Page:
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In the recent case of Taylor-Carr v Howkins and Harrison LLP, the High Court has held that it had no power to extend the time fixed by the 2001 Brussels Regulation for appealing against the registration of a French judgment.

The claimant had obtained a judgment for €10,495.55 plus costs in the Court of Appeal in Pau for estate agents’ fees. It obtained an order from the English High Court registering the judgment with a view to enforcing it in England. The 2001 Brussels Regulation provides that any appeal against such an order must be lodged within one month of service. The defendant issued an appeal eight months out of time.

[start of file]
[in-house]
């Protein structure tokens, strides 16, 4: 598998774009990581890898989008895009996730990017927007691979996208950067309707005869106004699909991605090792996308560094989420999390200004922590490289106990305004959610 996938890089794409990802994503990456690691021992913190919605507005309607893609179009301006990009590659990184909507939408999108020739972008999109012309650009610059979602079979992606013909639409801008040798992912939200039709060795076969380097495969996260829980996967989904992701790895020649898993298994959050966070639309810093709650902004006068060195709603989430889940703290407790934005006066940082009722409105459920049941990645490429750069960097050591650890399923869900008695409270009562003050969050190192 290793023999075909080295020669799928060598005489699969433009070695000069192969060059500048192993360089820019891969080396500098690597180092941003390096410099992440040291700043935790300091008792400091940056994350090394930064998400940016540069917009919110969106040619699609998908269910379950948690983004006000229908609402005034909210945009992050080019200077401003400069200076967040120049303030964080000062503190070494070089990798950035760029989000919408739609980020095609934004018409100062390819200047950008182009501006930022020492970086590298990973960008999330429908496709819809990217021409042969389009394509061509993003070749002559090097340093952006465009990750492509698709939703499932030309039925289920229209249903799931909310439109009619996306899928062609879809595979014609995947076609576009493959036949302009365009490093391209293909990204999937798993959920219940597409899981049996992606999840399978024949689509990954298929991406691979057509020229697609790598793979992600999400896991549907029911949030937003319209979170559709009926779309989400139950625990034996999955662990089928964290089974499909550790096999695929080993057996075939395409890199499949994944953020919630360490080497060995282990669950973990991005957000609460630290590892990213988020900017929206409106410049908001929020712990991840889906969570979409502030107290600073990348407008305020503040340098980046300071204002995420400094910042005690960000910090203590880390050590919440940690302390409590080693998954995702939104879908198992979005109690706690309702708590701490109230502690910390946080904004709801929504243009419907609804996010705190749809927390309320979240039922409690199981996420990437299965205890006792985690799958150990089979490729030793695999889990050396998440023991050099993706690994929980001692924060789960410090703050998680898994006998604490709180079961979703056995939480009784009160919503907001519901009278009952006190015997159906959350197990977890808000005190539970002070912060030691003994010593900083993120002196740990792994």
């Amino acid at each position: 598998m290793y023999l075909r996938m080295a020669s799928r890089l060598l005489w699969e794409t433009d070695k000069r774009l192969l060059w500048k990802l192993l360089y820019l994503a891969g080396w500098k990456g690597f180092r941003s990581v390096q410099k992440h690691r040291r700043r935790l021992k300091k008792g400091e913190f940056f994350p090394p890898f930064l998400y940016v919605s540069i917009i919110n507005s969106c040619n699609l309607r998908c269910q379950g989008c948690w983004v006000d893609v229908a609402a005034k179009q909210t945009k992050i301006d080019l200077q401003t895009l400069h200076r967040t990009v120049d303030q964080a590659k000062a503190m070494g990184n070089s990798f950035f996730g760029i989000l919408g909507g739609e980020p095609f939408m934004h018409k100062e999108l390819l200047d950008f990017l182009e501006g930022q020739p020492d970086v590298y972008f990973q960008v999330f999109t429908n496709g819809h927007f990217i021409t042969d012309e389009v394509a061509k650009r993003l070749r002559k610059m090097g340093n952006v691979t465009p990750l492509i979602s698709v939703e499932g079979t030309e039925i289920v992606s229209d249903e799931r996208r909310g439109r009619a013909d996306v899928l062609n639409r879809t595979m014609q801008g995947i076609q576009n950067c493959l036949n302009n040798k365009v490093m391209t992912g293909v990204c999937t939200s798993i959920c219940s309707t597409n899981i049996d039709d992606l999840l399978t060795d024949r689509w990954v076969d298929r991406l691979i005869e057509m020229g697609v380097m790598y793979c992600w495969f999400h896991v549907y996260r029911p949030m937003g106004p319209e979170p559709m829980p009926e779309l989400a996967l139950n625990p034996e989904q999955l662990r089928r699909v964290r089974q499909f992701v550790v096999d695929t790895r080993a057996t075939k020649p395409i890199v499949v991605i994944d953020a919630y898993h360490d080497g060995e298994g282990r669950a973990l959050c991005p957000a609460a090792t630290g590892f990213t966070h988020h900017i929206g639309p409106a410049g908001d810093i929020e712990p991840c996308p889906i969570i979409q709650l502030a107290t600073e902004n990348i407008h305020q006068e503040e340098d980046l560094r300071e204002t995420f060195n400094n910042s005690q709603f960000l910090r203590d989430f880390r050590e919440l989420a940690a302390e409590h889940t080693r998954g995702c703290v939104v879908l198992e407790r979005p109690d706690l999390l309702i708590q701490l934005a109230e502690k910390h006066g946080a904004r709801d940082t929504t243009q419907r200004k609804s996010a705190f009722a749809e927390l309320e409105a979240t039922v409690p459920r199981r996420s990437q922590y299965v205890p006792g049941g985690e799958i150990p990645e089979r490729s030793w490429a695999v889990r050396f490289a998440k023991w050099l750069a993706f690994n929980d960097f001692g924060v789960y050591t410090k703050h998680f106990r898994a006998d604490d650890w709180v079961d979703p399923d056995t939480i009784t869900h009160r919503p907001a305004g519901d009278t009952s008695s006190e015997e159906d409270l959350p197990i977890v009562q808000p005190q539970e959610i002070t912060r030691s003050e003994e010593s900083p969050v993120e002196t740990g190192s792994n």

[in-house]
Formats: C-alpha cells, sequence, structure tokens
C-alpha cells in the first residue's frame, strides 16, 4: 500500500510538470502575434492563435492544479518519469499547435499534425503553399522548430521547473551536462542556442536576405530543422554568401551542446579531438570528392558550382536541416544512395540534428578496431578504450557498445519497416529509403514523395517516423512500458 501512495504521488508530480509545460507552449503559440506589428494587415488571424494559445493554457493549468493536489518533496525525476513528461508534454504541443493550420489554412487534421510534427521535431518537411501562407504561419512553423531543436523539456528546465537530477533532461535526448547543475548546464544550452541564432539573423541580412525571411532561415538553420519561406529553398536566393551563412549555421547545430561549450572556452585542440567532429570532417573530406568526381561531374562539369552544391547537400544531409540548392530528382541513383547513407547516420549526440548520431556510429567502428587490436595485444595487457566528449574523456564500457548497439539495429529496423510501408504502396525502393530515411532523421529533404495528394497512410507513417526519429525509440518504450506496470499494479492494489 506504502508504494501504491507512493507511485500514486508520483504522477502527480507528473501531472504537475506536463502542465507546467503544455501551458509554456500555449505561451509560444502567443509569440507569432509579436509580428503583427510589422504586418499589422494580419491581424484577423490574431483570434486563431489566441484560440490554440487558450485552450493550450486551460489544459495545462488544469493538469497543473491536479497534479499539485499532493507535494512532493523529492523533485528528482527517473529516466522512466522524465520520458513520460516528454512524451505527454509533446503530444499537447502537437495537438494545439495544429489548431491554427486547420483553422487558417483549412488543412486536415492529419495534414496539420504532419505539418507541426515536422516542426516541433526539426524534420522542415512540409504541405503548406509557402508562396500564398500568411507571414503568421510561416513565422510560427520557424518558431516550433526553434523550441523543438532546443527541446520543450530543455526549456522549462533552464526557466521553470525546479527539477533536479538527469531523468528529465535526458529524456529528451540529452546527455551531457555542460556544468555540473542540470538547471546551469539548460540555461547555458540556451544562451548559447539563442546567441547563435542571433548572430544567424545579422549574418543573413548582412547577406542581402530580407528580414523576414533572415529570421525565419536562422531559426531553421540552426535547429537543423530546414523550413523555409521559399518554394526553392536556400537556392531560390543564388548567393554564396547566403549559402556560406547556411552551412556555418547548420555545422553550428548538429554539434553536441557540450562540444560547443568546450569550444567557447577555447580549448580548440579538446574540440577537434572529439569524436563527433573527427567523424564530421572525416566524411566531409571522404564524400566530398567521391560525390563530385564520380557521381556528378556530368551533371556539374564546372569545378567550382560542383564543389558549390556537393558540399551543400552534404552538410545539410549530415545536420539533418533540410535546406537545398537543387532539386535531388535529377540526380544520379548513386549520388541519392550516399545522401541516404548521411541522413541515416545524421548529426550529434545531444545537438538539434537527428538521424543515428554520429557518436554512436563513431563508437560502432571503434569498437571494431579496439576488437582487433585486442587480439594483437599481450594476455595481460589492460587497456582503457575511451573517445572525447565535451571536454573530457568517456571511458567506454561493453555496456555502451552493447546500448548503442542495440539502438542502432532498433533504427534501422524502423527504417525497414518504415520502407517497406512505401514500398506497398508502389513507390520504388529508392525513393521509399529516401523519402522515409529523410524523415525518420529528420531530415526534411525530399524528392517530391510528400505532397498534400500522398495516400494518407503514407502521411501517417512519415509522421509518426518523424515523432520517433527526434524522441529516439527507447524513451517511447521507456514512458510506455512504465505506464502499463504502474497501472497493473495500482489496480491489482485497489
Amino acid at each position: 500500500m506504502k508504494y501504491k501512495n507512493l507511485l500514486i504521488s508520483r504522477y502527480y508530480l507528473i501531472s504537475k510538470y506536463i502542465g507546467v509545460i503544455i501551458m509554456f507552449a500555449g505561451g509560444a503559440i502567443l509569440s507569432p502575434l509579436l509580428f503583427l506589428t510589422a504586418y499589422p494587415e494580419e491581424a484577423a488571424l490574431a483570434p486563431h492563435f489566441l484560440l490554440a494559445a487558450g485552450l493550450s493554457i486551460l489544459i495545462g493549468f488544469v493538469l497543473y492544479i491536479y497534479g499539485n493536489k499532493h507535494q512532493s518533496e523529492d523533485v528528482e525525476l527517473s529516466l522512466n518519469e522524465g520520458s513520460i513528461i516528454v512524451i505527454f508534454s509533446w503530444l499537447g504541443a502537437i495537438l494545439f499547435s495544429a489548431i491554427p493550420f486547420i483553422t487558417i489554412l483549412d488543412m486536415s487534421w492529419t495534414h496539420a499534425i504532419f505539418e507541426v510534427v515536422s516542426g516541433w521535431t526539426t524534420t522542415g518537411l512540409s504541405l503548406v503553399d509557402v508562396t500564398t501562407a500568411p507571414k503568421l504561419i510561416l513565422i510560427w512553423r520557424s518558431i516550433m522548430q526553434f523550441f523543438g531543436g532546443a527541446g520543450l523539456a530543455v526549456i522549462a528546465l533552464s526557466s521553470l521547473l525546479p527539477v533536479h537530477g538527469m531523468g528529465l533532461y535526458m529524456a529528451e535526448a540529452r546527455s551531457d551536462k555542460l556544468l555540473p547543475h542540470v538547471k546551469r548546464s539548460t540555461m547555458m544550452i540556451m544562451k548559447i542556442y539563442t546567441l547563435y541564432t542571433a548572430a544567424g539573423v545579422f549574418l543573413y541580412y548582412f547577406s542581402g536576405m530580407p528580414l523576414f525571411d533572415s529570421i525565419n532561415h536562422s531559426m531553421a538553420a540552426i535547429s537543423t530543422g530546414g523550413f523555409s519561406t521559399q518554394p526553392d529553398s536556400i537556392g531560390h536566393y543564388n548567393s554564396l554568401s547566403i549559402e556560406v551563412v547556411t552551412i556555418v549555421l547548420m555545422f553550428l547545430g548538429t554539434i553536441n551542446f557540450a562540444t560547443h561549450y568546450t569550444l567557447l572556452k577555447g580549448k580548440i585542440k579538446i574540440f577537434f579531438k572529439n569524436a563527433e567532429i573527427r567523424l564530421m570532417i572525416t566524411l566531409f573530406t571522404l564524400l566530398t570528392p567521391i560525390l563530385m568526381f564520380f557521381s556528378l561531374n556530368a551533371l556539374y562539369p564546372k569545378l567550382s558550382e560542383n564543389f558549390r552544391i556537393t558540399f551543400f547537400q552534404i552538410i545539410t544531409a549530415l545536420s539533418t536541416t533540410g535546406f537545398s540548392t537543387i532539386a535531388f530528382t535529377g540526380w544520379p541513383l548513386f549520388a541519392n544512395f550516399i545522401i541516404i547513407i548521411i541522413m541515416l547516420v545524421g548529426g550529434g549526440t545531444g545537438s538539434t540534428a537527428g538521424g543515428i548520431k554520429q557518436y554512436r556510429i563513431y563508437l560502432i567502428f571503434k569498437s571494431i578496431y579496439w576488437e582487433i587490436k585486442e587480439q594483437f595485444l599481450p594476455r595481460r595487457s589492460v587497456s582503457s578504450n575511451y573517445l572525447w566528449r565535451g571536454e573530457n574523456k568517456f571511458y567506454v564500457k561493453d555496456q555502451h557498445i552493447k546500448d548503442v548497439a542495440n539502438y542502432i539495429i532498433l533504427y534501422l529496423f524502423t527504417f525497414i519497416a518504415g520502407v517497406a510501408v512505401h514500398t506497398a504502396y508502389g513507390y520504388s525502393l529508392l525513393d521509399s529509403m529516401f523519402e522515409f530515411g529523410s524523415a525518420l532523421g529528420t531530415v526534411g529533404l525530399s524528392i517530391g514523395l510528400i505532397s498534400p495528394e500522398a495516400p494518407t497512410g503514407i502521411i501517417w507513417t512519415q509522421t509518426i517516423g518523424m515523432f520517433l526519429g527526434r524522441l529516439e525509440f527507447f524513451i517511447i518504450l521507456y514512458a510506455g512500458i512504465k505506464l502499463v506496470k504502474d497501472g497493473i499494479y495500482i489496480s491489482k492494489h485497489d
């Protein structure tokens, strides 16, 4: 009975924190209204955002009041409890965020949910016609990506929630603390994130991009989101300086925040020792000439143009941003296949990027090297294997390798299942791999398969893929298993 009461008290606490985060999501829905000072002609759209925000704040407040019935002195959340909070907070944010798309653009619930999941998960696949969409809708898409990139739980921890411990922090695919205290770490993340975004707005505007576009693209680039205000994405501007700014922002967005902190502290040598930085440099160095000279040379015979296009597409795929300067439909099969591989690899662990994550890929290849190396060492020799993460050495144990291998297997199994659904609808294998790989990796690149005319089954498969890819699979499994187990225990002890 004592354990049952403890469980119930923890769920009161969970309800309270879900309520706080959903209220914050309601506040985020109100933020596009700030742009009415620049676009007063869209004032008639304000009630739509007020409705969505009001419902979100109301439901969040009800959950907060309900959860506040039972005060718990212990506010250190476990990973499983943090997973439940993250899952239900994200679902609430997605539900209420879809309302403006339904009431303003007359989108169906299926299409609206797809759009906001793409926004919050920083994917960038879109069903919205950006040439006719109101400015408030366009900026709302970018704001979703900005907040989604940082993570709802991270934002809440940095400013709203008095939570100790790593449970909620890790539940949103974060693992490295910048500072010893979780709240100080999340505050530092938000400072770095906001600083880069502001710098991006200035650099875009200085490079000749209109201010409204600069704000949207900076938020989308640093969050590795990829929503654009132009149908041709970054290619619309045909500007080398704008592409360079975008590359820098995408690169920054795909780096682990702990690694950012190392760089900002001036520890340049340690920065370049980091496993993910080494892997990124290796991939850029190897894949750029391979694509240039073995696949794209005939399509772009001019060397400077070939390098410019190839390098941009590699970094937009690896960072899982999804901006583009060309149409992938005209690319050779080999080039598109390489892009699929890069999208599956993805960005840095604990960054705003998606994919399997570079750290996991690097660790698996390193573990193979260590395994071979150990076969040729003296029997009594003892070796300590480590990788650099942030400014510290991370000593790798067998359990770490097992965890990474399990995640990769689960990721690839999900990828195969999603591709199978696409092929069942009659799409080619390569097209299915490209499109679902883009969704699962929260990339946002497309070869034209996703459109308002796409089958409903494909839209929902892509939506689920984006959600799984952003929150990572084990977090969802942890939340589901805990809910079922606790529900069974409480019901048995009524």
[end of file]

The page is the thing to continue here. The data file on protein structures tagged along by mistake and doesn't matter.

The High Court decided that the court had no discretion to extend the one month time period and, even if there had been a discretion, it should not be exercised in this case.

The clarification on this point is welcome, though a rigid one month limit for appealing can cause problems in practice. Although a new regime for enforcing judgments from EU countries came into force on 10th January 2015, the old regime, and therefore the principle set out in this case, will still apply to judgments in proceedings instituted before that date.

Chris Harper is a partner and head of the dispute resolution team in Exeter. He specialises in commercial litigation and is named as a leader in his field by independent guides to the legal profession Legal 500 and Chambers. To contact Chris please call 01392 210700 or email drx@stephens-scown.co.uk.